- Aug 2010
- Welsh Marches
Much as it was good that royal absolutism should not have established itself in England, I think it is anachronistic to regard the parliamentary side in general as being liberal, least of all the Puritans who were opposing the King for religious reasons. This is in effect trying classify people in accordance whether they were on the 'side of progress' in the long run rather than in accordance with their immediate aims. Similarly with regard to those who seem to think that the Puritans advanced freedom of religion, while the very idea was abhoorent to them.It's hard to label, but the Puritans would seem to be the more liberal or radical side in the English Civil War. They were for republican politics and radically reformed religion. In power, they did close the theaters, and try to restrict the celebration of holidays such as Christmas.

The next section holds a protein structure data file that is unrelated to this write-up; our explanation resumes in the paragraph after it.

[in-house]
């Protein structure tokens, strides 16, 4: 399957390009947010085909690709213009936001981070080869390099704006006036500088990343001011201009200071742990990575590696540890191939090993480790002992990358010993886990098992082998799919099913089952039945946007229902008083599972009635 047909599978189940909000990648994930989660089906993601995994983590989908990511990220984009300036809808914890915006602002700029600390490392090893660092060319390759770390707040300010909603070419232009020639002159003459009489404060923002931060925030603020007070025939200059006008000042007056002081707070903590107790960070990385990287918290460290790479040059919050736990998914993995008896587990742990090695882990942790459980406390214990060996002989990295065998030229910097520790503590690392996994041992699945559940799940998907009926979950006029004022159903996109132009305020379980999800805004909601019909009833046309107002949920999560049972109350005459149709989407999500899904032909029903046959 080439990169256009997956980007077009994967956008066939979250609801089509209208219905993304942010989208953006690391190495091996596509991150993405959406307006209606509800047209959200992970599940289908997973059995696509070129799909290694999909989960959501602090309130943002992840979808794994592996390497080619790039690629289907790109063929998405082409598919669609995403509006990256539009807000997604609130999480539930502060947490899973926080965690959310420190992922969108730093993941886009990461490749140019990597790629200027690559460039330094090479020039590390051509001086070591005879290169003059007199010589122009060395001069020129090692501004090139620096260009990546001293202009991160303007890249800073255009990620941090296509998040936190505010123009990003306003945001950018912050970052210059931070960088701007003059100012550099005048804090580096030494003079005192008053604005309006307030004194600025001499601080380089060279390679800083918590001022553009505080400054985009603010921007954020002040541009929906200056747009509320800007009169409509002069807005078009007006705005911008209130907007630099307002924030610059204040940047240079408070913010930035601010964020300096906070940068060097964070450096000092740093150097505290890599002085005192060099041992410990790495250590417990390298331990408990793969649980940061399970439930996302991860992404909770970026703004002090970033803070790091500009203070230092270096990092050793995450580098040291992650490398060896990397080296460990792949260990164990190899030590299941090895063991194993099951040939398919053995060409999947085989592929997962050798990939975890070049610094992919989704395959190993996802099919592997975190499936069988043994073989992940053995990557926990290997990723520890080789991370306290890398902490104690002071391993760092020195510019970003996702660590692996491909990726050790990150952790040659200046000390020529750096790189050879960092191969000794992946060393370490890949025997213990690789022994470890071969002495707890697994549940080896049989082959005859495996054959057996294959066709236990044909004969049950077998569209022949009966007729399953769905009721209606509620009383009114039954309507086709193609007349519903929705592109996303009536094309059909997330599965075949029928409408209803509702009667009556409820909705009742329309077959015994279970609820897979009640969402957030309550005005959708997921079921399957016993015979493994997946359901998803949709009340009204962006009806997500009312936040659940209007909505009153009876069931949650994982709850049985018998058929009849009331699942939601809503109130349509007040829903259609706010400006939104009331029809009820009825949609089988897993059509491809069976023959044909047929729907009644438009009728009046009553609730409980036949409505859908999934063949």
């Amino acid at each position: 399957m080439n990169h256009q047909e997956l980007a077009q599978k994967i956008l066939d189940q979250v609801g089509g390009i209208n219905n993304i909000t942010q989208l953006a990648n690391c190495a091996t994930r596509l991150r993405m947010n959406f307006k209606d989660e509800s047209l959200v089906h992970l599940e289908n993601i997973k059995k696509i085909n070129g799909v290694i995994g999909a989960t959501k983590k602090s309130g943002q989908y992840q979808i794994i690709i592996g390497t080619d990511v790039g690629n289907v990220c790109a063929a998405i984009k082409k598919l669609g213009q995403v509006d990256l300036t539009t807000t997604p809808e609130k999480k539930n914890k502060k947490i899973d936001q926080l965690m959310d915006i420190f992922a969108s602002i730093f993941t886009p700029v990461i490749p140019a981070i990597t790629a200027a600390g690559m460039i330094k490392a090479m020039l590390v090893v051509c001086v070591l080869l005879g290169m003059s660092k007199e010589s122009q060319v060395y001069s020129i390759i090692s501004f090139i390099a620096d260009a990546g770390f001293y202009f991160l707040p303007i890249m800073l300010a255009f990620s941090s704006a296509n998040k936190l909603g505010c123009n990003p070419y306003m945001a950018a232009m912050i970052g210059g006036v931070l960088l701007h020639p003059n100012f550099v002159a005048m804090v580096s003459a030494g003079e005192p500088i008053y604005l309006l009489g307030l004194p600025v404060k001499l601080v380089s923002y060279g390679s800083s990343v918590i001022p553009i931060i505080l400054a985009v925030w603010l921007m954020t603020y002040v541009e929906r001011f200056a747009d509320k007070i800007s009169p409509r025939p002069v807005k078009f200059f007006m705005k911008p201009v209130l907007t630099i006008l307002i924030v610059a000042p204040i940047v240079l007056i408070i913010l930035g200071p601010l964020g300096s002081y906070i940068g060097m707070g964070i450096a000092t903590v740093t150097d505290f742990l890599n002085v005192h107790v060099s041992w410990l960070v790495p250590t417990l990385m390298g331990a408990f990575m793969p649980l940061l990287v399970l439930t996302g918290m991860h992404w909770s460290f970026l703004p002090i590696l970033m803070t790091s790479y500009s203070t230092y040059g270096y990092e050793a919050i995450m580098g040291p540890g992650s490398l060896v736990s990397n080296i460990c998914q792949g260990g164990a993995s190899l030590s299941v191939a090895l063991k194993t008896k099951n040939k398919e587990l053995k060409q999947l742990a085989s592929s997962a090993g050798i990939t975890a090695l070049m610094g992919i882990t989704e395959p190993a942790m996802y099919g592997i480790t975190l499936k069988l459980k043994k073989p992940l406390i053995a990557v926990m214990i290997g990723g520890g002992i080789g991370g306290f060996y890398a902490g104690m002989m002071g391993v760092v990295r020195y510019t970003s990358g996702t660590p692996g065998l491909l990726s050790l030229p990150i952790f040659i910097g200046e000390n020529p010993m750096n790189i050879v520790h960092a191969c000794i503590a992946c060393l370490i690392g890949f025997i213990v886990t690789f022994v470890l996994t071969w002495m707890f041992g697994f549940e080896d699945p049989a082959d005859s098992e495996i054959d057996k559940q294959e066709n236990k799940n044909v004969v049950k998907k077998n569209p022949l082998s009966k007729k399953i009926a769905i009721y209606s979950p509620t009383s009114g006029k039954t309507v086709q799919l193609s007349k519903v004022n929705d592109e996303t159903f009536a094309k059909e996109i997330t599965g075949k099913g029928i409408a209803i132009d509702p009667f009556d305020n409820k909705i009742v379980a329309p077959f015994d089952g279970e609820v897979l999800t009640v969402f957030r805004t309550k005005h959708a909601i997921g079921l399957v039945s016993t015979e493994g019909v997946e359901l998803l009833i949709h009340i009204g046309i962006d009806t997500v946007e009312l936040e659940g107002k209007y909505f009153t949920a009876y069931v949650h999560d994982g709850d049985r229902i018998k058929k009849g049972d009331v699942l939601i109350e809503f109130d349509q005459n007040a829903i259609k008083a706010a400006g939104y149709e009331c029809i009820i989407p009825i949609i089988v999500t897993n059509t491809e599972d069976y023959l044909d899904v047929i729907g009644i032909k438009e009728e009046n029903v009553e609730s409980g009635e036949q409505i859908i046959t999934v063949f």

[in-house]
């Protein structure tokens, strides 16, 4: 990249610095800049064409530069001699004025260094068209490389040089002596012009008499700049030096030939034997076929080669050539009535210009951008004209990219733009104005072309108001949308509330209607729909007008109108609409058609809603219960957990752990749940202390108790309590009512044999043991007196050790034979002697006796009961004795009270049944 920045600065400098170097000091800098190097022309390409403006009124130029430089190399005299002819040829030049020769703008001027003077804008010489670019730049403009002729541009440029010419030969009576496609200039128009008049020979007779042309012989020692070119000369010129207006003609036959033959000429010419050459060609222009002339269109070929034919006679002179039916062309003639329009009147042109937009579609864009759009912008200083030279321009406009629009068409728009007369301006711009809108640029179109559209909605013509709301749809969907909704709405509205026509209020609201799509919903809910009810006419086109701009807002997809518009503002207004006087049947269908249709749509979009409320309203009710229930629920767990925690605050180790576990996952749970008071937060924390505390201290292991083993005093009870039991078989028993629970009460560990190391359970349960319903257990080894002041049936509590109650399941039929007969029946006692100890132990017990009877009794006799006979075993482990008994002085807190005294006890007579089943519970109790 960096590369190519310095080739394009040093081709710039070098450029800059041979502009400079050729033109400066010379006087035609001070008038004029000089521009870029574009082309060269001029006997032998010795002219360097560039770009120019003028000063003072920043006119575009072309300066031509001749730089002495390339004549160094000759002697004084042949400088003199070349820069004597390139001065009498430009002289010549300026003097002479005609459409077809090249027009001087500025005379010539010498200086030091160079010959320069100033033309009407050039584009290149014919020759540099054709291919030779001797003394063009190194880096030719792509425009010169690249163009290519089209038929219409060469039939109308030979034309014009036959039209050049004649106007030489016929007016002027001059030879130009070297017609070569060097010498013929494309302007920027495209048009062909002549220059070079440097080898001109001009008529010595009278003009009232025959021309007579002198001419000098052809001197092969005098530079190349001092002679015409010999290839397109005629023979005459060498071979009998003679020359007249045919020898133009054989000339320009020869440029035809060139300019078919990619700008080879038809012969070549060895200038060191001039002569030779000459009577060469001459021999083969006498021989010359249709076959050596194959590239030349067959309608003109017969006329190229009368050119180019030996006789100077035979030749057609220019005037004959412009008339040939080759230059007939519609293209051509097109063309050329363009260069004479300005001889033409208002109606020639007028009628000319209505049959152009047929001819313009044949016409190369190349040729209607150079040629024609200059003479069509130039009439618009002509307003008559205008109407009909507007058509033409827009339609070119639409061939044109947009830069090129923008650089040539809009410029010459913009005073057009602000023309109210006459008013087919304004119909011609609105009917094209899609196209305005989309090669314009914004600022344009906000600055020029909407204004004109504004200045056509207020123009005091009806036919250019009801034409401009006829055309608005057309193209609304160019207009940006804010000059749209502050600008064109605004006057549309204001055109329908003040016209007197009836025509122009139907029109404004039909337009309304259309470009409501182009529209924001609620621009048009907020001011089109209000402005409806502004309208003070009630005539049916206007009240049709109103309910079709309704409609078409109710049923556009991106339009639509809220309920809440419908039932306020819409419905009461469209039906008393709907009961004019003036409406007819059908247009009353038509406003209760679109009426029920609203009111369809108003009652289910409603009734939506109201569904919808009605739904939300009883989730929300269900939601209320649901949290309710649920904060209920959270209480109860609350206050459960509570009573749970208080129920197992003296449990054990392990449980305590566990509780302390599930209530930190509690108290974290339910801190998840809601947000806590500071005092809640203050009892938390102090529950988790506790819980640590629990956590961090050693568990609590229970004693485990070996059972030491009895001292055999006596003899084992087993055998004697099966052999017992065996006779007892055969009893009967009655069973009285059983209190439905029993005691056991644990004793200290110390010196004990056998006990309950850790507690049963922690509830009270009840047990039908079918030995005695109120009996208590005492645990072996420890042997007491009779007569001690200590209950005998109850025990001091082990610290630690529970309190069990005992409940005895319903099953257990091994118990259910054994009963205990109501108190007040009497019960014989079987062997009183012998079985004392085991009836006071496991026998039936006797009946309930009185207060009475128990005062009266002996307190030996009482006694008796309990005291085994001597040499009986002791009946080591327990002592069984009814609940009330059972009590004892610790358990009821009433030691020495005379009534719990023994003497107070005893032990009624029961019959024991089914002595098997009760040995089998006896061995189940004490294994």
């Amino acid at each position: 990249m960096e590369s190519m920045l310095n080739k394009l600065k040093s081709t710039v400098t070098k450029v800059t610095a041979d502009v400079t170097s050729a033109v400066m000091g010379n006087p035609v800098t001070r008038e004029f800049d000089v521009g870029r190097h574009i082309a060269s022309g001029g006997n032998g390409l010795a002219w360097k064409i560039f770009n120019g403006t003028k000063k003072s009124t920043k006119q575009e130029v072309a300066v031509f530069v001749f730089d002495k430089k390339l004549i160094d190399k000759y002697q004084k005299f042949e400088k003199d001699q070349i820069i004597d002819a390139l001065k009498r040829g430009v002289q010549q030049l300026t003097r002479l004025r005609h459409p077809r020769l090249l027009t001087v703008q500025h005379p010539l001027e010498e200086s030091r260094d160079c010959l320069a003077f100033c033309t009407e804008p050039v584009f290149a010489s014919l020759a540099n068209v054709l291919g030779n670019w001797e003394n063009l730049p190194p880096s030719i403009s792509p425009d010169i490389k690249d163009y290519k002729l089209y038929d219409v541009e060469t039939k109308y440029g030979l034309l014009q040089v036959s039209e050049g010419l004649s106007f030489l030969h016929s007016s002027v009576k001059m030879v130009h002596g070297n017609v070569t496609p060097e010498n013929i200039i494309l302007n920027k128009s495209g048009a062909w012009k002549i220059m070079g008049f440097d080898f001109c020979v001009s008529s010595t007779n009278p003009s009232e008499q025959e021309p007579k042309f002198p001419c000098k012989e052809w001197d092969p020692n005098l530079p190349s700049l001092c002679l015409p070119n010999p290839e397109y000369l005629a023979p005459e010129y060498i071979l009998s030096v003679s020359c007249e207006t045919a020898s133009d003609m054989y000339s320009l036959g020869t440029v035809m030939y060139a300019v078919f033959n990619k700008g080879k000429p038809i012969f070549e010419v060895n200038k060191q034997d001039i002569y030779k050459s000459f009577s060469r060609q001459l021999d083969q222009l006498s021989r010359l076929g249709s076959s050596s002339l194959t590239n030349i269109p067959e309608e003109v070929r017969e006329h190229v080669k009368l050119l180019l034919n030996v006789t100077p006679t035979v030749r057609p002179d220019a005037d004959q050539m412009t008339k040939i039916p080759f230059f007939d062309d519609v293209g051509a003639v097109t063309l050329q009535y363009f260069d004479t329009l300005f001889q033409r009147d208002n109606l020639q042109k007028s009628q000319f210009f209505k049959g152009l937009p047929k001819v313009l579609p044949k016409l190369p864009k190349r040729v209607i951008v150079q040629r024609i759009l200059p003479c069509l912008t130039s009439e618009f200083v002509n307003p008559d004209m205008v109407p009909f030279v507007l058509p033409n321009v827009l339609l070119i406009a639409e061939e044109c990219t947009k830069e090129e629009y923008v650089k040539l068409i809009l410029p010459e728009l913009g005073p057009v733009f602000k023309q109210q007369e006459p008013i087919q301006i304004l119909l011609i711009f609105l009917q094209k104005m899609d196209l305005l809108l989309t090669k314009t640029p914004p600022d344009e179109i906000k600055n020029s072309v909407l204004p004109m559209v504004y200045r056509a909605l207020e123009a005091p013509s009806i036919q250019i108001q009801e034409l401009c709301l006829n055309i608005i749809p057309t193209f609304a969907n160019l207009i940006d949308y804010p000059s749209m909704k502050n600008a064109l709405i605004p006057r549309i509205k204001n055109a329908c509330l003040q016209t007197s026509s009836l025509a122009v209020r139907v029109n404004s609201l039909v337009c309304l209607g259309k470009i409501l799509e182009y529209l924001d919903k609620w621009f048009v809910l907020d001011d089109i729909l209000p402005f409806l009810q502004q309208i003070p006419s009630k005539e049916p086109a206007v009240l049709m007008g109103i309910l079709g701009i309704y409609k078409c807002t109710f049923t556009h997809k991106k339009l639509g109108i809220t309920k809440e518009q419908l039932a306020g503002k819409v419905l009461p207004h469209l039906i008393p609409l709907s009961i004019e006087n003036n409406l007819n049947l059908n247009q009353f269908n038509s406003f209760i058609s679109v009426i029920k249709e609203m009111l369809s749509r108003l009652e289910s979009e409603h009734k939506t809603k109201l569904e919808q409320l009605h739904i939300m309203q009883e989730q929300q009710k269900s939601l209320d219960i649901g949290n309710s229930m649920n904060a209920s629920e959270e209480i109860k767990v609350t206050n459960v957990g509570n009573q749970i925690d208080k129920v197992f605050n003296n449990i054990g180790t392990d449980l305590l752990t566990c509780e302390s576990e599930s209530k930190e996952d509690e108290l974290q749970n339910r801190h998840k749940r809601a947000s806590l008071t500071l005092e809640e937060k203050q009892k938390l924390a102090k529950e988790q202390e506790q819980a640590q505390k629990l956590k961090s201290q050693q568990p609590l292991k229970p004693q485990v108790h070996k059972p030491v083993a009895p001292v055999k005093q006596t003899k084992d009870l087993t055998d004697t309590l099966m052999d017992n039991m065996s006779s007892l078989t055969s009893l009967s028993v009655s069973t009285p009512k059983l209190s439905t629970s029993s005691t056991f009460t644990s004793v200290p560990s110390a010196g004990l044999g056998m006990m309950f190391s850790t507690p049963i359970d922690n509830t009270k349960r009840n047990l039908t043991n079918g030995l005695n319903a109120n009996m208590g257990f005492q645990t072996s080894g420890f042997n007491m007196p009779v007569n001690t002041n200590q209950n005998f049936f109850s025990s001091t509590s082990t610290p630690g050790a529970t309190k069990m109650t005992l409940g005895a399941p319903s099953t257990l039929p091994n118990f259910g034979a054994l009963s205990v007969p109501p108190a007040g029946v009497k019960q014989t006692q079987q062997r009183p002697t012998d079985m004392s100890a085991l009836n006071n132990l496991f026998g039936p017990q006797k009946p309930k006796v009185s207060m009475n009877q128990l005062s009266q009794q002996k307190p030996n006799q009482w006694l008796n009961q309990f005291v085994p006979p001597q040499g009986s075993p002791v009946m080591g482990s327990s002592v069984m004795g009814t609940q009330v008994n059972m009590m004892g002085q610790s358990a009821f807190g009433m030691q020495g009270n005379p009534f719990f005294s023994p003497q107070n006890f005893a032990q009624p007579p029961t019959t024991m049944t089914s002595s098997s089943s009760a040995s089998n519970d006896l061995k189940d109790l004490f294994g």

There were a few Puritans religious dissenters executed in Massachusetts. Pretty much all churches in New England were Congregationalist and you had to be Congregationalist to vote in colonial times. At the time of the American Revolution, the Anglican Church was established everywhere but New England and Pennsylvania. In Virginia, all churches had to be Anglican, and you had to go to church once a month by law. I believe there was relative freedom of religion in NY, NJ, PA, and MD. Obviously, the Spanish Empire had less freedom of religion. There wasn't really the concept of freedom of religion in the 17th century.